css3 menu generator by Css3Menu.com
International Rhododendron conference 2014
20 -24 October
Dunedin - New Zealand
Dunedin is known for its cooler climate and grows superb Rhododendrons as we witnessed in the variety of gardens that were available for us to view. Two of the gardens included are classified by the NZ Garden Trust as Gardens of International Significance , these being the 28 hectare Botanic Garden (NZ’s oldest) with its Rhododendron Dell established 100 years ago, and the garden at Larnach Castle. Others visited included privately owned suburban and rural gardens. In the Glenroy Auditorium many named blooms were on display these being contributed by growers and members.
Overseas visitors and locals were offered pre and post conference tours. Pre Conference participants met in Auckland and were able to visit gardens and sightsee on their travels through the North Island before flying to Queenstown and travelling by coach to Dunedin. Those on the Post tour travelled from Dunedin through the McKenzie Country to Christchurch visiting gardens and tourist attractions along the way before their departures home.
Guest speakers are always a highlight of the conference sharing their travel experiences and expertise.
Neville Peat, an author, photographer, ecologist and conservationist, titled his talk ‘Wild Dunedin - the ecology of Dunedin’.
Steve Hootman, Executive Director and
Curator of the Rhododendron Species foundation and the
Our own Denis Hughes of Blue Mountain Nurseries in Tapanui (a wholesale and retail business established in 1932) spoke about his personal views on Hybridising Rhododendrons.
Hartwig Schepker, Scientific Director of the Botanic Garden and Rhododendron Park Bremen, Germany gave two presentations. The first ‘The Mysteries of Arunachal Pradesh –exploring unknown rhododendron territories in North- Eastern India’ and the second ‘An unusual network of parks, private gardens and nurseries - Rhododendron cultivation and preservation in Germany’.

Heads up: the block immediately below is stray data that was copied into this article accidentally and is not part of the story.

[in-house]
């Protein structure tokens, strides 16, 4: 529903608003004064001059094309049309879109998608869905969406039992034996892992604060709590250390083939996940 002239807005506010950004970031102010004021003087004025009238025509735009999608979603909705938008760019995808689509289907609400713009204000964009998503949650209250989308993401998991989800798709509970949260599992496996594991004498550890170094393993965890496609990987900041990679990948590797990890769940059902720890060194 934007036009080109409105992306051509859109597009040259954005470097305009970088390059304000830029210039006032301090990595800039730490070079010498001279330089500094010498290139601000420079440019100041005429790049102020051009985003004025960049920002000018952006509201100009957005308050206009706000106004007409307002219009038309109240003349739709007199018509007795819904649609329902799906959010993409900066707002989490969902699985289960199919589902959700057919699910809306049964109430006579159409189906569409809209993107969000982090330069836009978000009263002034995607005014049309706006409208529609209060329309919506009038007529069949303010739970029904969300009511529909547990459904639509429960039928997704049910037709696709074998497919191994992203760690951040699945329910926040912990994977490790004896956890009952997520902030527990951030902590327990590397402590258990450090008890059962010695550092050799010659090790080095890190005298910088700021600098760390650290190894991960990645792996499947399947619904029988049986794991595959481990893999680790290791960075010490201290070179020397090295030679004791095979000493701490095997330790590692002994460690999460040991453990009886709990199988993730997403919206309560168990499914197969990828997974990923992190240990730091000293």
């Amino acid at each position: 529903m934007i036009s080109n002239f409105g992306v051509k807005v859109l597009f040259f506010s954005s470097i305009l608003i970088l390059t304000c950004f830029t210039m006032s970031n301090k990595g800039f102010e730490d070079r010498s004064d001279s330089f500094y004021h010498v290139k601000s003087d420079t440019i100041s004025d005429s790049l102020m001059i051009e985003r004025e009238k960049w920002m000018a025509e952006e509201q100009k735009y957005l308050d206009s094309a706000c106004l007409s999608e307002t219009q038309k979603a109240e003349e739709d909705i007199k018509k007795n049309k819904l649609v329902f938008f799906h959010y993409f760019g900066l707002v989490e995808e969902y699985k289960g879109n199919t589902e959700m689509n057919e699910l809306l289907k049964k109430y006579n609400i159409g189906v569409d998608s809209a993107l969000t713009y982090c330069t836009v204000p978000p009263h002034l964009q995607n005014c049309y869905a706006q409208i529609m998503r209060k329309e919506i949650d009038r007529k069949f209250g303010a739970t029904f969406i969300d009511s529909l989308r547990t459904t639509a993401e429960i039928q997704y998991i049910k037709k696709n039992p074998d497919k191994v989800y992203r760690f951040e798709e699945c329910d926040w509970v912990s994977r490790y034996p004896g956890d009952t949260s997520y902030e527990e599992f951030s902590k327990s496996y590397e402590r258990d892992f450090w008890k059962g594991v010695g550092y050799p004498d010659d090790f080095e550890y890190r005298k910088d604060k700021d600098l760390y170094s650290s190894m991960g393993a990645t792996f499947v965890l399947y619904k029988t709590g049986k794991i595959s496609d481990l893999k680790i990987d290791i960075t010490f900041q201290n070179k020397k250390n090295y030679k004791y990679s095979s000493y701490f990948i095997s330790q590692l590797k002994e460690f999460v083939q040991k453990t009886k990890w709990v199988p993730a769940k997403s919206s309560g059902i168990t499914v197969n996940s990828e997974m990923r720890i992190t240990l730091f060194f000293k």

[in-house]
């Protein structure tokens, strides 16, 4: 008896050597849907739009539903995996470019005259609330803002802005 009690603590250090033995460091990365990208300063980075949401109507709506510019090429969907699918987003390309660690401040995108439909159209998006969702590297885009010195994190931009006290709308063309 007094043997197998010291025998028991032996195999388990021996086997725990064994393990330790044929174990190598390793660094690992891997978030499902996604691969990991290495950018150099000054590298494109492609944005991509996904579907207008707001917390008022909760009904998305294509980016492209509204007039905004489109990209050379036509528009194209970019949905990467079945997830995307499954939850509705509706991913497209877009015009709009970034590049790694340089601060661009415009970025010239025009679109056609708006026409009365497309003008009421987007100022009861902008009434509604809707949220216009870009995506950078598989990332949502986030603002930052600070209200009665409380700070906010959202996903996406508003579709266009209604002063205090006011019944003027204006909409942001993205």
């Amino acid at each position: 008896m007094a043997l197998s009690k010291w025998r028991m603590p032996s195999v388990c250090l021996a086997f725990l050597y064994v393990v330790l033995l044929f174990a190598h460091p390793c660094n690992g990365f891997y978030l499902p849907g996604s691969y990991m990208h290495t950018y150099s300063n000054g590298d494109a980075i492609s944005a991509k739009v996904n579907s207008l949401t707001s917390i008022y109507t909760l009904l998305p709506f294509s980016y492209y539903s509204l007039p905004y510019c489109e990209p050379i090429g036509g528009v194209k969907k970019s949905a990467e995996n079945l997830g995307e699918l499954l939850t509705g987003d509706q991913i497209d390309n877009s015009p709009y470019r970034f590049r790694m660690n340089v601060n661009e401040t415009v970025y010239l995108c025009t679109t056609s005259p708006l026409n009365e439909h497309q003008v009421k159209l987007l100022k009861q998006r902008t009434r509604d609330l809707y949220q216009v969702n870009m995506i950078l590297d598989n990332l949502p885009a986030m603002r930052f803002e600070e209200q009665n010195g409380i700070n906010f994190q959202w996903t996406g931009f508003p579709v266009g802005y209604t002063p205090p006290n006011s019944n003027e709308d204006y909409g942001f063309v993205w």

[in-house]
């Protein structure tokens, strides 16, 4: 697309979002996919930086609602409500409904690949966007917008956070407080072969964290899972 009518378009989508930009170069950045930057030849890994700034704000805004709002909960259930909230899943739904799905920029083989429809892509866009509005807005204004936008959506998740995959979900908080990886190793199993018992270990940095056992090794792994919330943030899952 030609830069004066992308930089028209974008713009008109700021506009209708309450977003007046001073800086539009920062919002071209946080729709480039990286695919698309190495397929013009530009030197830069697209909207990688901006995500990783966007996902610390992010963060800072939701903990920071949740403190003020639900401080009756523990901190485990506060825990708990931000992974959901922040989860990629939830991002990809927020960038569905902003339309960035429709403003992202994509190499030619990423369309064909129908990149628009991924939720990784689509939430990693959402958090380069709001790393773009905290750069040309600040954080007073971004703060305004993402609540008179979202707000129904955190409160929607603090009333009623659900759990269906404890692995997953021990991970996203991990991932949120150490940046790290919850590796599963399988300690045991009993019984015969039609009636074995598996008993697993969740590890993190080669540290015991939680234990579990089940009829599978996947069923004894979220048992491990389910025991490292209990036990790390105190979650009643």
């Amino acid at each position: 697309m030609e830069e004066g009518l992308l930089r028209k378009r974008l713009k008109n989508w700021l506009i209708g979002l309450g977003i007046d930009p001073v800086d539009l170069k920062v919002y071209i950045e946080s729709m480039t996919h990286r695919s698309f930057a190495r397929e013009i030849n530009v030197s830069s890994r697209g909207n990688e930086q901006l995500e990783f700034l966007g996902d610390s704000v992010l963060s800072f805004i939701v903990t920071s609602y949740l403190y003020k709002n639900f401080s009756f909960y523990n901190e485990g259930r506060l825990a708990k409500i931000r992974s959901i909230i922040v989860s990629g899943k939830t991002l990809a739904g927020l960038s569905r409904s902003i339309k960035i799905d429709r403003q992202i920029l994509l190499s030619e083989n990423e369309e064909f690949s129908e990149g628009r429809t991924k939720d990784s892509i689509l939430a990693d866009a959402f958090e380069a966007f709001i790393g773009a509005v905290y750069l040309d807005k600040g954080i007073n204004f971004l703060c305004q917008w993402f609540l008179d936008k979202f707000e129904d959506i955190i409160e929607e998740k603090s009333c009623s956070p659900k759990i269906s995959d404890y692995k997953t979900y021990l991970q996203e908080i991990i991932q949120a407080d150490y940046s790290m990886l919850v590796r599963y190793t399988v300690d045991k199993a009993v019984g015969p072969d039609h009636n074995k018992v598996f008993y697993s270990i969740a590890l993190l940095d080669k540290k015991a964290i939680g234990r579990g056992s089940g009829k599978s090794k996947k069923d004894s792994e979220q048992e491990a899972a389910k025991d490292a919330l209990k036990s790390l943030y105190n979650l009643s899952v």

Lynn Bublitz, a retired high school principal has been involved with Pukeiti Rhododendron Trust’s garden near New Plymouth since he was a school boy and chaired the Trust for ten years. Lynn’s topic was ‘Maddenia in NZ’.
A Banquet at the Dunedin Town Hall on
Thursday evening was followed by a plant auction (proceeds to
Report by Joy Gavin
These are the gardens that were visited:
Flanked by pine-clad hills, with a view across Dunedin Harbour, Tannock Glen is reminiscent of a true Scottish glen and loch. The specialist rhododendron collection there has been built up since 1975 by members of the Dunedin Rhododendron Group and contains a large number of rare species collected from the wild, plus choice hybrids. A flowing lawn, with well balanced plantings of mature Magnolia, Prunus, Acer and Quercus, among others, form a backdrop and canopy for the rhododendrons that lead down-hill via gravelled paths to more shaded plantings and a short bush track that leads back towards a beautiful stand of golden elm.
Dunedin Botanic Garden was established in
1863, and is the oldest in New Zealand. It is one of only five
Gretchen and John came to live in Dunedin in
2003, but as the property had been purchased earlier they were
Patti and John Matheson began developing an
inner-city woodland garden out of dense second growth bush and
sycamores in 1981. All but the tallest trees were removed and
initial planting was of native tree ferns alongside a small
creek. Sequentially, rhododendrons bred by the late Bruce
Campbell and established hybrids from Blue Mountain Nursery in
Tapanui followed. Landscaping of the house bank used rock from
Otago Peninsula and rail sleepers from Otago Central Railway.
The resultant plots were filled with spring bulbs, smaller
rhododendrons, roses and perennials. Beyond the creek the garden
has a less formal habit with mainly azaleas, larger
rhododendrons, Cardiocrinum giganteum,hellebores, Primulas and
hostas shaded by tall Wellingtonias on a pathed bank that leads
to Mercy Hospital gardens. The property is most colourful in
spring but the well defined Dunedin seasons allow variation of
flora that continues to give great pleasure to the owners.